China might not be everyone’s cup of tea but in a way, it’s a place all adventurous travelers should visit at some point in their lives. The world’s most populated country is a fast-developing, entrepreneurial place with cities growing at an unbelievable pace. Away from all the bustle, there are ancient sites like the Terracotta Warriors and the jaw-dropping Great Wall.
However, China is not known for its relaxed attitude on free speech or openness on LGBT issues; so gay travellers might wonder what their experience in China would be like. The legal and social situation is actually quite complex, but visitors to the country should feel safe to travel around freely, whether they are gay or straight.
Having awareness of the issues and the impact they could have on the type of holiday China can offer gay travellers is important. It’s worth noting that here when we refer to China, we mean the mainland, rather than Hong Kong or Macau, which are very different politically. We are also not talking about fabulously queer Taiwan and the gay scenes of Taipei, Taichung, Tainan, and Kaohsiung.
This guide aims to offer information on the situation for LGBT rights in China so that gay travelers are informed.
Homosexuality has been legal in China since 1997 and in 2001 it was – finally – no longer classified as a mental illness. However, to a certain extent progress stopped there and there are no anti-discrimination laws in place. Because of this, it is unclear to many LGBT people what their legal position is.
Same-sex marriage remains illegal and there is no recognition of same-sex couples. Marriage is officially defined as between a man and a woman and adopted children have to be adopted by heterosexual couples.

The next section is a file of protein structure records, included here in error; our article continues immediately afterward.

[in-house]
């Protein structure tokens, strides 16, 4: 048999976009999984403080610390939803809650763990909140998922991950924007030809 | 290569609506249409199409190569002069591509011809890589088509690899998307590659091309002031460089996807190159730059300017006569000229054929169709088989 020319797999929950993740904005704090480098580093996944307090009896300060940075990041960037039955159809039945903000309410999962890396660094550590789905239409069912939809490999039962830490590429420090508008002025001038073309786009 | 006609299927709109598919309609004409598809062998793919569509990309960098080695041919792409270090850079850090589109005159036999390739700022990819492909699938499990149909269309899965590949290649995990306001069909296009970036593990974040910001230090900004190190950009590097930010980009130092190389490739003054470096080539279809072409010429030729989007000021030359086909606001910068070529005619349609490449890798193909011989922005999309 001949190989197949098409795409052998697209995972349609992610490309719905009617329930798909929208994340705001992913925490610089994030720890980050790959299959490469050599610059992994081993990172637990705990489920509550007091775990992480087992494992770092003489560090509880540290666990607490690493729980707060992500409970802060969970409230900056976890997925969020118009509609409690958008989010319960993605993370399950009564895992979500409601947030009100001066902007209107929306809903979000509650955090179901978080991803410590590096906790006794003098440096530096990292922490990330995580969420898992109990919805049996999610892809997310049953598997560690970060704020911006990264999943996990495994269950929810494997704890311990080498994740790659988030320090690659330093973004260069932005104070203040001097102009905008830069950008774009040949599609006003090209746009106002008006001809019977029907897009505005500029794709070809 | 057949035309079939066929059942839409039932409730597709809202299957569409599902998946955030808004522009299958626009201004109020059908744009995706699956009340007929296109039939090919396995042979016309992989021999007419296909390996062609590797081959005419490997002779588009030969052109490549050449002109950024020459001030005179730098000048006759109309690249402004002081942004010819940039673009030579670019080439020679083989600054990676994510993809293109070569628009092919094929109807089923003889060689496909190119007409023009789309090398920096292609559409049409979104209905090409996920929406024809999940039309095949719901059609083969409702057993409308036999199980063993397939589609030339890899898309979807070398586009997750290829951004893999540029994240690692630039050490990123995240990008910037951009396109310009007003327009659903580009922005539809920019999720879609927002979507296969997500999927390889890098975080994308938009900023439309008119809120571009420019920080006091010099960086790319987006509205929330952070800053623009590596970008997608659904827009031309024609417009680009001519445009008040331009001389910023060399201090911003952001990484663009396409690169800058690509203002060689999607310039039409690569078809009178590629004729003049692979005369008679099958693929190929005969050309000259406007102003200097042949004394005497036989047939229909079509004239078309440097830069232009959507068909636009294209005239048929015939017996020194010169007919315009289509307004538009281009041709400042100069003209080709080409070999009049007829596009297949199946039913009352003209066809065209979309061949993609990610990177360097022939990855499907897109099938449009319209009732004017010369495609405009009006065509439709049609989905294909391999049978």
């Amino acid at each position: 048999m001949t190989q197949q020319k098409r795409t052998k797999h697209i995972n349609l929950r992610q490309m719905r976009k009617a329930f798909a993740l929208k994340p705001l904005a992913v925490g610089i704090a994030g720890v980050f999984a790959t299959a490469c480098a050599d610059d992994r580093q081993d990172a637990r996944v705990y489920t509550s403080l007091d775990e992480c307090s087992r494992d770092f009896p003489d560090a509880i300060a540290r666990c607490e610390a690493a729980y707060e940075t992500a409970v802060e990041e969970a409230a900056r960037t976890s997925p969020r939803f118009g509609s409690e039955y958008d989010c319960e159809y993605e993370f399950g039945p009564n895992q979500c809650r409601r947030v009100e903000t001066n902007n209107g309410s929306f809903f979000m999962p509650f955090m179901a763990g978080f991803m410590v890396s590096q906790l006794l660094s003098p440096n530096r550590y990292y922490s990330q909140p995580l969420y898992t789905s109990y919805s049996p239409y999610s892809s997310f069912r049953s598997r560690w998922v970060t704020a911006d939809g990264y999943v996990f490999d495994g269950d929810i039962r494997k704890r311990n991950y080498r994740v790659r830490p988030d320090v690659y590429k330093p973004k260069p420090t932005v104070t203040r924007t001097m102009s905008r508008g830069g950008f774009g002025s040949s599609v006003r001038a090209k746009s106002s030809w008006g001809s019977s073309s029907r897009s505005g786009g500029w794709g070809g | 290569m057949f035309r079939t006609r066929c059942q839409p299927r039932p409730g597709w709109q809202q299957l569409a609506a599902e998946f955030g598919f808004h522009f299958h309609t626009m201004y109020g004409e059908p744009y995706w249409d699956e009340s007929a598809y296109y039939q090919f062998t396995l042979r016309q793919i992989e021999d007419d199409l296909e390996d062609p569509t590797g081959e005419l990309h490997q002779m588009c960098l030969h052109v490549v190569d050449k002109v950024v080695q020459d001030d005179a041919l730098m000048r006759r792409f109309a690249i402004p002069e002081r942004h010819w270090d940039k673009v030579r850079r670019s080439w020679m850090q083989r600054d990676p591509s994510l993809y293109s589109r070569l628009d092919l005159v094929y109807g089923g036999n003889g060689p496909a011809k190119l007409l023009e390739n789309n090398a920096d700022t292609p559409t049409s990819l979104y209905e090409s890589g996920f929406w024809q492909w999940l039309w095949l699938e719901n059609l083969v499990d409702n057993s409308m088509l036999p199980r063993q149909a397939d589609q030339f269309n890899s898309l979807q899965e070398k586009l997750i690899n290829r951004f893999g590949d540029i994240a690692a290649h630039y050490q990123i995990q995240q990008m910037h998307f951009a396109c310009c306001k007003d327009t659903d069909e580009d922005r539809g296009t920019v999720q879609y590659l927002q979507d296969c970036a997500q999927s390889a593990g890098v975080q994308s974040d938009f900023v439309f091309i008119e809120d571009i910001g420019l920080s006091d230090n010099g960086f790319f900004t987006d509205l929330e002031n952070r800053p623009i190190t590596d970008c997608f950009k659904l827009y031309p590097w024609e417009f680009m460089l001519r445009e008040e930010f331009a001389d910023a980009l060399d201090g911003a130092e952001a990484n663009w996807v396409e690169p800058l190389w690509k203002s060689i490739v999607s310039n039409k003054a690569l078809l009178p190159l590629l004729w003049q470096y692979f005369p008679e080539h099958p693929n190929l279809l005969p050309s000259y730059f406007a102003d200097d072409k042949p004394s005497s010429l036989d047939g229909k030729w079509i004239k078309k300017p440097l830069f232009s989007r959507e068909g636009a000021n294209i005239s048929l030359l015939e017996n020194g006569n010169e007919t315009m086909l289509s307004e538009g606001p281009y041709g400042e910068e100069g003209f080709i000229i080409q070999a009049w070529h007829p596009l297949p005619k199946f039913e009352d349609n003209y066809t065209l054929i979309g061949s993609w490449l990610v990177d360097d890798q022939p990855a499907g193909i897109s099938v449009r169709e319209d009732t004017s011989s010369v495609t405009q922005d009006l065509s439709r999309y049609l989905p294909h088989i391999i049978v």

What complicates the legal status of LGBT rights in China further is how much LGBT rights are bound up with freedom of expression and censorship. Censorship laws, which as many know are particularly strict in China, are broadened to encompass LGBT-related content. This means that many organizations cannot publically promote themselves as being gay-friendly, which then limits the spaces for gay people.
The government’s general attitude has been described as one of “don’t encourage, don’t discourage, don’t promote” and there is no great legal opposition to LGBT rights in China; it’s just that there’s no active support of them either. This affects the social situation.
As one can imagine from a country as huge as China, it contains myriad views on and approaches to homosexuality. Aside from the usual discrepancy between rural and urban areas, there is also a large generation gap: a 2016 survey showed that 35% of people born pre-1970 would reject a gay child, while only 9% of people born after 1990 would do the same.
The hesitance to embrace gay rights in China is down to two quite different factors. The first is the traditional family values that still carry a lot of weight; sons are valued as the continuers of the family line and homosexuality is believed to run counter to that. This attitude is why many LGBT people will not come out to their families: in 2010 it was estimated that 80 to 90% of gay men in China were married to women.
The other factor is the limitations on public or cyberspaces for LGBT expression, tied into China’s overall limitations on freedom of expression. Because technically large gatherings without approval are illegal, gay pride events can be challenging to organize or shut down. Famously, China’s censorship of a televised Eurovision song contest entry lost the channel the rights to air the show at all. Restrictions like this mean that the LGBT community is not visible, which in turn makes it harder for gay people to gain acceptance.
Chinese social media network Weibo also came under fire in June 2018 for banning gay content in a measure taken presumably to show deference to the government, although online outrage caused an almost-instantaneous public turnaround on the campaign. This does show that there is a strong LGBT presence in China (there has to be, with that many people!), it just needs the space to grow.
While gender reassignment surgery is possible in China, since 2009 it has not been available to those under 20, the person cannot have a criminal record and must have family consent. As one can imagine, this last requirement is particularly challenging as there is not a wide understanding of trans people or issues.